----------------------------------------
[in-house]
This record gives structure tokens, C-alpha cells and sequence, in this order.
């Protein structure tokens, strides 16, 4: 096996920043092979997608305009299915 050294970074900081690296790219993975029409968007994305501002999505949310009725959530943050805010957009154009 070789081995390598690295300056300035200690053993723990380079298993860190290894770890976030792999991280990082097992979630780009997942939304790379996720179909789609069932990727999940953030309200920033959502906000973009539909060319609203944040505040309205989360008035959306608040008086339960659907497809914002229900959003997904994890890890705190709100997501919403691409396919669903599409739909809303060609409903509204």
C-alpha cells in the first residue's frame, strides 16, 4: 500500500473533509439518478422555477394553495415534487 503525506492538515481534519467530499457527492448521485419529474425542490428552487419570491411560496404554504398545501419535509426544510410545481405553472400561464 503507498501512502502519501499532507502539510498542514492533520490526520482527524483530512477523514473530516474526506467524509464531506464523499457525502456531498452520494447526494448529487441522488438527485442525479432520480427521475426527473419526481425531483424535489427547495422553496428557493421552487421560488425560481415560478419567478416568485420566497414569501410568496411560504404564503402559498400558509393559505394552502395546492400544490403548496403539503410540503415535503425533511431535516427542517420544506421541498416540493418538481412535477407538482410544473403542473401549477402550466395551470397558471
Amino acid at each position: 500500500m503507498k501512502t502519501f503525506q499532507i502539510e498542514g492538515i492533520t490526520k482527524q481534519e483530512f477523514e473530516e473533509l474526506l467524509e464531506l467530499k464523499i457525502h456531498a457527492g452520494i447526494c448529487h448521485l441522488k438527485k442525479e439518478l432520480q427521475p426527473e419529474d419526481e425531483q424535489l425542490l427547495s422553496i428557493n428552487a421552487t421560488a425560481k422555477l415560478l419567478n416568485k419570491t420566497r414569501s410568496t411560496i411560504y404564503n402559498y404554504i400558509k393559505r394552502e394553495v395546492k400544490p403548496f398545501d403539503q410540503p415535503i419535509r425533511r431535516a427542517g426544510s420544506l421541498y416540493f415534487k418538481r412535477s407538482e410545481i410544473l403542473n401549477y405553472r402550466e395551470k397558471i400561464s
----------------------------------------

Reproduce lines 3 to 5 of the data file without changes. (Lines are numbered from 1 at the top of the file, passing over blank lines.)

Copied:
């Protein structure tokens, strides 16, 4: 096996920043092979997608305009299915 050294970074900081690296790219993975029409968007994305501002999505949310009725959530943050805010957009154009 070789081995390598690295300056300035200690053993723990380079298993860190290894770890976030792999991280990082097992979630780009997942939304790379996720179909789609069932990727999940953030309200920033959502906000973009539909060319609203944040505040309205989360008035959306608040008086339960659907497809914002229900959003997904994890890890705190709100997501919403691409396919669903599409739909809303060609409903509204």
C-alpha cells in the first residue's frame, strides 16, 4: 500500500473533509439518478422555477394553495415534487 503525506492538515481534519467530499457527492448521485419529474425542490428552487419570491411560496404554504398545501419535509426544510410545481405553472400561464 503507498501512502502519501499532507502539510498542514492533520490526520482527524483530512477523514473530516474526506467524509464531506464523499457525502456531498452520494447526494448529487441522488438527485442525479432520480427521475426527473419526481425531483424535489427547495422553496428557493421552487421560488425560481415560478419567478416568485420566497414569501410568496411560504404564503402559498400558509393559505394552502395546492400544490403548496403539503410540503415535503425533511431535516427542517420544506421541498416540493418538481412535477407538482410544473403542473401549477402550466395551470397558471
Amino acid at each position: 500500500m503507498k501512502t502519501f503525506q499532507i502539510e498542514g492538515i492533520t490526520k482527524q481534519e483530512f477523514e473530516e473533509l474526506l467524509e464531506l467530499k464523499i457525502h456531498a457527492g452520494i447526494c448529487h448521485l441522488k438527485k442525479e439518478l432520480q427521475p426527473e419529474d419526481e425531483q424535489l425542490l427547495s422553496i428557493n428552487a421552487t421560488a425560481k422555477l415560478l419567478n416568485k419570491t420566497r414569501s410568496t411560496i411560504y404564503n402559498y404554504i400558509k393559505r394552502e394553495v395546492k400544490p403548496f398545501d403539503q410540503p415535503i419535509r425533511r431535516a427542517g426544510s420544506l421541498y416540493f415534487k418538481r412535477s407538482e410545481i410544473l403542473n401549477y405553472r402550466e395551470k397558471i400561464s